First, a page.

Skip to main content
Please enter a legal issue and/or a location
Begin typing to search, use arrow keys to navigate, use enter to select

Find a Lawyer

More Options

Niagara Bottling Recalls Bottled Water: E.Coli

By Admin on June 25, 2015 | Last updated on March 21, 2019

How a company can mess up bottling water is beyond my comprehension, but be careful when you open your next water bottle.

Niagara Bottling is recalling 14 brands of bottled water for possible E.coli contamination.

Here is what you need to know:

Niagara Bottling's Bottled Water

Niagara Bottling is recalling Acadia, Acme, Big Y, Best Yet, 7-11, Niagara, Nature's Place, Pricerite, Superchill, Morning Fresh, Shaws, Shoprite, Western Beef Blue, and Wegman's bottled water. The bottles were produced at two plants in Pennsylvania between June 10 and June 18.

Niagara Bottling announced the recall after one of the plant's operator failed to notify the company of an E.coli outbreak.

E.coli in Bottled Water?

E.coli, or Escherichia coli, is a bacteria that lives in the digestive tract of mammals. Most strains of E.coli are harmless. However, one particular strain, E.coli O157:H7, is one of the leading causes of food poisoning.

The bacteria spreads through livestock's fecal matter and can contaminate food and water sources. Once consumed, E.coli can cause severe bloody diarrhea, abdominal cramps, and even kidney failure, strokes, and comas. While most healthy people will not experience severe symptoms, the bacteria can be deadly among infants and the elderly.

Niagara Bottling reports that the recall is motivated by an abundance of caution as no E.coli contamination has been detected in any of the water bottles recalled yet. Also, no complaints of injury or illnesses have been reported.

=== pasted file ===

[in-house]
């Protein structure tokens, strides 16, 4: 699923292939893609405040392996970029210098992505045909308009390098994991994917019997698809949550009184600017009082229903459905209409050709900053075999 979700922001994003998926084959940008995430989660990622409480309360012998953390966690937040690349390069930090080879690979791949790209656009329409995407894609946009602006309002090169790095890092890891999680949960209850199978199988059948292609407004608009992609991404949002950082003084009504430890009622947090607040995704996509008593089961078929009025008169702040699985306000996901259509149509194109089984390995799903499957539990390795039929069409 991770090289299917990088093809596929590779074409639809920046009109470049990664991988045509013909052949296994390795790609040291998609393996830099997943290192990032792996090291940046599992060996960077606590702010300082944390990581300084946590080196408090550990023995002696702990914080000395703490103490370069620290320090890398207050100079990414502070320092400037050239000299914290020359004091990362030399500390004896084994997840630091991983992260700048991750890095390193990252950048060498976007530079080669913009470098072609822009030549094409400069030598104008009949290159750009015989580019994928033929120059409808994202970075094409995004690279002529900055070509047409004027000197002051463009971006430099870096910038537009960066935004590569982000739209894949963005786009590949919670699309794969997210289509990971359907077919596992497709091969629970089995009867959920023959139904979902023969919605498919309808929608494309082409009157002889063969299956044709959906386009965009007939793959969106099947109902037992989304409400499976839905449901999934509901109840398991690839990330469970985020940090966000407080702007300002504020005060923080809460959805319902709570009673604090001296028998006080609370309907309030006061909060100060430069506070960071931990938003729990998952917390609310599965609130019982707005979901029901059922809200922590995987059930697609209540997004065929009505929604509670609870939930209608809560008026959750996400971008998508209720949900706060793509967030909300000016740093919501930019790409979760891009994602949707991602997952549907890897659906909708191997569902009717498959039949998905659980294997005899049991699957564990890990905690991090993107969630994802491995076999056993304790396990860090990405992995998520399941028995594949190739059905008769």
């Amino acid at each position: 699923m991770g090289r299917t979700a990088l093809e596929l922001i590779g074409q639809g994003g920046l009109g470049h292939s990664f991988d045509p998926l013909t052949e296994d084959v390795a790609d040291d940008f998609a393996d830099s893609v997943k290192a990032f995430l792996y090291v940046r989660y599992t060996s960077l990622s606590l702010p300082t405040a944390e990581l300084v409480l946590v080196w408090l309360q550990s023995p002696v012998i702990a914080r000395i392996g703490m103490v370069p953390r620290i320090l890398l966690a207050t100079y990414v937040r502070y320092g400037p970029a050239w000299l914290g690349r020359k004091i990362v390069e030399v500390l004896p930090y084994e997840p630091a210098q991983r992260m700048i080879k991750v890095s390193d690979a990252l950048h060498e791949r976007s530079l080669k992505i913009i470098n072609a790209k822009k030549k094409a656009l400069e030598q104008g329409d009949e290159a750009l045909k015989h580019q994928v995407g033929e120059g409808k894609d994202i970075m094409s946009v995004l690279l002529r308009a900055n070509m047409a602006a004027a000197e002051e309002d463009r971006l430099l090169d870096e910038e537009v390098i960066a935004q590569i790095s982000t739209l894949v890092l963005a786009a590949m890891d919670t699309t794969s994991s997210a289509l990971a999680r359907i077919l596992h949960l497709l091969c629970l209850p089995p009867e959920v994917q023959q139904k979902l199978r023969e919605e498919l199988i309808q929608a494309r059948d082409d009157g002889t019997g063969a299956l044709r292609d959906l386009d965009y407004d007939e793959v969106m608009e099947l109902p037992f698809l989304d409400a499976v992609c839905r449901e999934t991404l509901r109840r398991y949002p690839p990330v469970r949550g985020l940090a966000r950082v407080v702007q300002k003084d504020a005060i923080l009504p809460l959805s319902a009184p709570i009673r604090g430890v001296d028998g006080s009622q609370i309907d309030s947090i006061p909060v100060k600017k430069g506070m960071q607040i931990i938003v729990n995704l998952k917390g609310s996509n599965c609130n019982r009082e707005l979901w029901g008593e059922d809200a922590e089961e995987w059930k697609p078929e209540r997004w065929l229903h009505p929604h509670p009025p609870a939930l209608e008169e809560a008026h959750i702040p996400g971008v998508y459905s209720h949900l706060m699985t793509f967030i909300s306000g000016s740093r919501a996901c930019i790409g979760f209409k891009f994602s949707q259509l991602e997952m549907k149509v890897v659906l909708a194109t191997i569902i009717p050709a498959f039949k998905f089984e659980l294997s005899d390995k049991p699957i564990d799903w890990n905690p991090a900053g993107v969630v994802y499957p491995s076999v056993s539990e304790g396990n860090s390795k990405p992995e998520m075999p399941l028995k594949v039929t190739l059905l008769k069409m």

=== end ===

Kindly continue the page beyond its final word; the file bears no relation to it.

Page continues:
If you do have any recalled water bottles, the company recommends boiling the water to kill any bacteria first before use. Better yet, just use non-recalled bottled water.

If You Do Get E.coli

If you do get E.coli from Niagara's bottled water or from another source, you may have legal recourse. Producers who sell an infected product may be sued for strict liability, violation of express or implied warranty, or negligence. However, these cases can be complex and hard to prove, so contact an experienced personal injury attorney for help.

Related Resources:

You Don’t Have To Solve This on Your Own – Get a Lawyer’s Help

Meeting with a lawyer can help you understand your options and how to best protect your rights. Visit our attorney directory to find a lawyer near you who can help.

Or contact an attorney near you:
Copied to clipboard